I have an Apple Wireless Keyboard and I use it with my Mac Pro, but I don’t really like it all that much. My desk setup for my Retina MacBook Pro incorporates a Matias Mini Tactile Pro keyboard, which I infinitely prefer for its mechanical design.

Apple’s keyboard is nice and quiet, but Matias’ has a much stronger key feel that I like, as I prefer to get a bit of resistance from my keyboard as I’m typing. I’ve been using personal computers since the late 70s, when almost all computer keyboards were mechanical, so I’m a bit old-school in this respect.

Even if Matias’ products don’t suit you, it’s not that hard to find a keyboard with Mac-specific layout. Assuming you’d rather go with a commodity keyboard designed for Windows, that doesn’t matter: OS X’s support for PC keyboards is spectacular. If it doesn’t recognize your keyboard, it simply asks you to press a few keys so it knows what type of keyboard you’re using, and it’s off to the races.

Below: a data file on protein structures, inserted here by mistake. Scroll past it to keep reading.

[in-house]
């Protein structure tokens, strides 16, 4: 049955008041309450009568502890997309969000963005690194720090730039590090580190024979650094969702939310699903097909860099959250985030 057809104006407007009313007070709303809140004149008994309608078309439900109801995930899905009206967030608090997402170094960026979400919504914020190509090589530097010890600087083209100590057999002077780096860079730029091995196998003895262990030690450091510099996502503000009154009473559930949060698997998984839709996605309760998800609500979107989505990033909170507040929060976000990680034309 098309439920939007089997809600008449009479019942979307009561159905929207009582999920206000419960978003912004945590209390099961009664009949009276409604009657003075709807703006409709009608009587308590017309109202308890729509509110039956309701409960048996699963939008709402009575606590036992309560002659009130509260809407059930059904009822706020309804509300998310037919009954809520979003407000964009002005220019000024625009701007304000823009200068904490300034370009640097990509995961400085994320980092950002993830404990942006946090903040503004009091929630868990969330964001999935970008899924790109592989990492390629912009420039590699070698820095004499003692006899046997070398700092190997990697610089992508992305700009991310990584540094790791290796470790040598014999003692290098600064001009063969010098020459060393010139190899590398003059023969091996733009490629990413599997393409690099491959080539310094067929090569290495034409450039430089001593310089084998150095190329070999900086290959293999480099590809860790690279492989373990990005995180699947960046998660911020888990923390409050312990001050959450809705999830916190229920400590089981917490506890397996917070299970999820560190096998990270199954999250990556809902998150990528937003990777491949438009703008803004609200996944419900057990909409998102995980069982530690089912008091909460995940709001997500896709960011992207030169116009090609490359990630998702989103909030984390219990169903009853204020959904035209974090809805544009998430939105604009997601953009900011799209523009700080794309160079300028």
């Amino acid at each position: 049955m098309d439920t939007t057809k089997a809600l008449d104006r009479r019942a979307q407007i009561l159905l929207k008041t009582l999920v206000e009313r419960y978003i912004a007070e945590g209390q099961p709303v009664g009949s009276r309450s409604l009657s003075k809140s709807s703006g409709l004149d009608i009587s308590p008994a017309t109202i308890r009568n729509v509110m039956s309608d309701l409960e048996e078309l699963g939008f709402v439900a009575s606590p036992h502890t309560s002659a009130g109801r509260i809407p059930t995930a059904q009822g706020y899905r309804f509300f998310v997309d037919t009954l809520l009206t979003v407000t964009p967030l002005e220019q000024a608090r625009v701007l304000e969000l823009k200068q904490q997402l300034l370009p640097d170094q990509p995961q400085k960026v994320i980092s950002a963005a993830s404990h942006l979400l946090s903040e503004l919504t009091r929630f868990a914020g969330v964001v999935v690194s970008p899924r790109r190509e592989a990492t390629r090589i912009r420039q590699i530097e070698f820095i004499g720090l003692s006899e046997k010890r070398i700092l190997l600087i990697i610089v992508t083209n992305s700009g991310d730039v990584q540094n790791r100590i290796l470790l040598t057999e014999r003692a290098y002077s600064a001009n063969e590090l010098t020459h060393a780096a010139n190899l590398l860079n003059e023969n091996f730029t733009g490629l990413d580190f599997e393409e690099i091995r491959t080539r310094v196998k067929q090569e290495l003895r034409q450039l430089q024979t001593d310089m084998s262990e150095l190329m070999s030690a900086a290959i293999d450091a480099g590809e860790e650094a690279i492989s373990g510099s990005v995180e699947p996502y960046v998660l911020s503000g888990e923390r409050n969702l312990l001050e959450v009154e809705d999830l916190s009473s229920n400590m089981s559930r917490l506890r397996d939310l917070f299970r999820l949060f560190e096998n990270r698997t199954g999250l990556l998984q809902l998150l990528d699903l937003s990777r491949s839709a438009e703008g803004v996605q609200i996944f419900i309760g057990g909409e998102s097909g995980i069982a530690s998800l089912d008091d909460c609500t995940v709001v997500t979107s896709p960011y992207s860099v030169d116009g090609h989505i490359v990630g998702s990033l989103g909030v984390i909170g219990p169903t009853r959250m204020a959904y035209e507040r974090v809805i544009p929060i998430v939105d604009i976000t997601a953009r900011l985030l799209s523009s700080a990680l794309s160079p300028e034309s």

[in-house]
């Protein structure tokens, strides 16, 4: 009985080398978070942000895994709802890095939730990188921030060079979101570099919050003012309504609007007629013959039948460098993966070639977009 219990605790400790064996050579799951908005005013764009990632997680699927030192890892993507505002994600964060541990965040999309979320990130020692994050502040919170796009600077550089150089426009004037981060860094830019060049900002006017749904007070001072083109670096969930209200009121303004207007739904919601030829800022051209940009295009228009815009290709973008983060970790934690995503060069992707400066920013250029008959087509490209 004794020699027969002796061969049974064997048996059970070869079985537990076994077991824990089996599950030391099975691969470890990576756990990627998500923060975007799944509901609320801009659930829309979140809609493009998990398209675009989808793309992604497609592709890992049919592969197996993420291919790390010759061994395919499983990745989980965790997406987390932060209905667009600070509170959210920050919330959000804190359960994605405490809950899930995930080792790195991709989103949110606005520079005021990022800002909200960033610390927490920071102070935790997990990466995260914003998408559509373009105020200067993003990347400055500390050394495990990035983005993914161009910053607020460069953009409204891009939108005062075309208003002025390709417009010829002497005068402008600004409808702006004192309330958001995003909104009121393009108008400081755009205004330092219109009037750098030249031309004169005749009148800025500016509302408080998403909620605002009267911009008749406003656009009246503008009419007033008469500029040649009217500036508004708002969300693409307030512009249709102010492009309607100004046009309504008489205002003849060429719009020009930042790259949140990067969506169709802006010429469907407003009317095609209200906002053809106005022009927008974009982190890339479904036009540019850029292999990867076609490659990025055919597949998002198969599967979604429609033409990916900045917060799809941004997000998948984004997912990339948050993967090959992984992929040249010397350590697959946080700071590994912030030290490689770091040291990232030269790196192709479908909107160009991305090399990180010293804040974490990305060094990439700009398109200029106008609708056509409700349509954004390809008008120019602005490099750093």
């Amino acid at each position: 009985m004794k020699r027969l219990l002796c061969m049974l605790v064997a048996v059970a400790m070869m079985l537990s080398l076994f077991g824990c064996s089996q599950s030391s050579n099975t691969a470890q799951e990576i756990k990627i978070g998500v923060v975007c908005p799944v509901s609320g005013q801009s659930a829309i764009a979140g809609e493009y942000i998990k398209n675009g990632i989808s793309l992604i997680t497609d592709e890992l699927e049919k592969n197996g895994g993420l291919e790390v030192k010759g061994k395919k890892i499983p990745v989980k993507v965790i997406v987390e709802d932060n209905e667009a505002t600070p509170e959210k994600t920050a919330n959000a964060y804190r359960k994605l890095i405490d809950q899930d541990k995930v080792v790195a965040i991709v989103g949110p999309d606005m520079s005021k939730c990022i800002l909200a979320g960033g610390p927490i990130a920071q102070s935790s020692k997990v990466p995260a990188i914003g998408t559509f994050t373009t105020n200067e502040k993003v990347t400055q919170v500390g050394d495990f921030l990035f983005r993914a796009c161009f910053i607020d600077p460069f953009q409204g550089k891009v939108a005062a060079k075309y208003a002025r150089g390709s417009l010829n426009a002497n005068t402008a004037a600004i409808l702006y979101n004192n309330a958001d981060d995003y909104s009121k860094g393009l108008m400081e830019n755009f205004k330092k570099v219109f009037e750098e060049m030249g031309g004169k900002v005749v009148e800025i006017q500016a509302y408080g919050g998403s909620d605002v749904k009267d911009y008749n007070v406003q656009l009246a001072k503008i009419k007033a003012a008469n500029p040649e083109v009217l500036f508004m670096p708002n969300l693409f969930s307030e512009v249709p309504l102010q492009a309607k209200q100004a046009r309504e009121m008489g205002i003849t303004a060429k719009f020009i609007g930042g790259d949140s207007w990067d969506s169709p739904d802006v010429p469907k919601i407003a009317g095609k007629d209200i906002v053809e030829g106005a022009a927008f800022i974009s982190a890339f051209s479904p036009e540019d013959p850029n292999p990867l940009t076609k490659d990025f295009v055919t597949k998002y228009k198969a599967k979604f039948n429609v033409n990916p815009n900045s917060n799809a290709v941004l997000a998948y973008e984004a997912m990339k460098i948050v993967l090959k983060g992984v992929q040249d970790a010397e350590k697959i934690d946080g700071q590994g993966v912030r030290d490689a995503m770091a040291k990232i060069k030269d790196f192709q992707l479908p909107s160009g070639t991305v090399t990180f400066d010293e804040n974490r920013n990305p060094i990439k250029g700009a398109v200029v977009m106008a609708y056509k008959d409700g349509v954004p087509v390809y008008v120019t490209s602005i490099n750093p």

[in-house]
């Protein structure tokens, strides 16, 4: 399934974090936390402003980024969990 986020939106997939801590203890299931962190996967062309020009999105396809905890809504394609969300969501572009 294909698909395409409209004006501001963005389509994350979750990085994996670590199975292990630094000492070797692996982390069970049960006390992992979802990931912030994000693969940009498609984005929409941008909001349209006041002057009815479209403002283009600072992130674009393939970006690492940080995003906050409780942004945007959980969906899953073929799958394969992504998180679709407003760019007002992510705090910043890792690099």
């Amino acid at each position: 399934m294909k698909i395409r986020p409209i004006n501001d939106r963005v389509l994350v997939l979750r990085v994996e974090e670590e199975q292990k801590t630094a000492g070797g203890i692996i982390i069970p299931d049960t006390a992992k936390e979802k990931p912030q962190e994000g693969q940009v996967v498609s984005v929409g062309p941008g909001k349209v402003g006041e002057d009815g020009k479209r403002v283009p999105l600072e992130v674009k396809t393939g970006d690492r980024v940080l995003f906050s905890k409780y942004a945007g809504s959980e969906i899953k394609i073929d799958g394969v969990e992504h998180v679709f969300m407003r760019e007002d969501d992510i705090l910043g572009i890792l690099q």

Apple’s Thunderbolt Display is, as I’ve opined before, too long in the tooth for me to bother with. What’s more, it’s $ 999 — way, way out of my price range. That’s why the last two displays I got came from an online reseller called I got good deals — sales, in fact — on ViewSonic displays that I’ve been very happy with.

Of course, the downside of buying a third party display is that it often doesn’t integrate visually with your Mac as nice as you might like — the Thunderbolt Display’s design language is consistent with the Mac’s, even if it echoes an older iMac design. But the ViewSonics’ black bezel basically disappears for me when I’m using it (I pay no attention to it), so I haven’t found it to be that much of a distraction.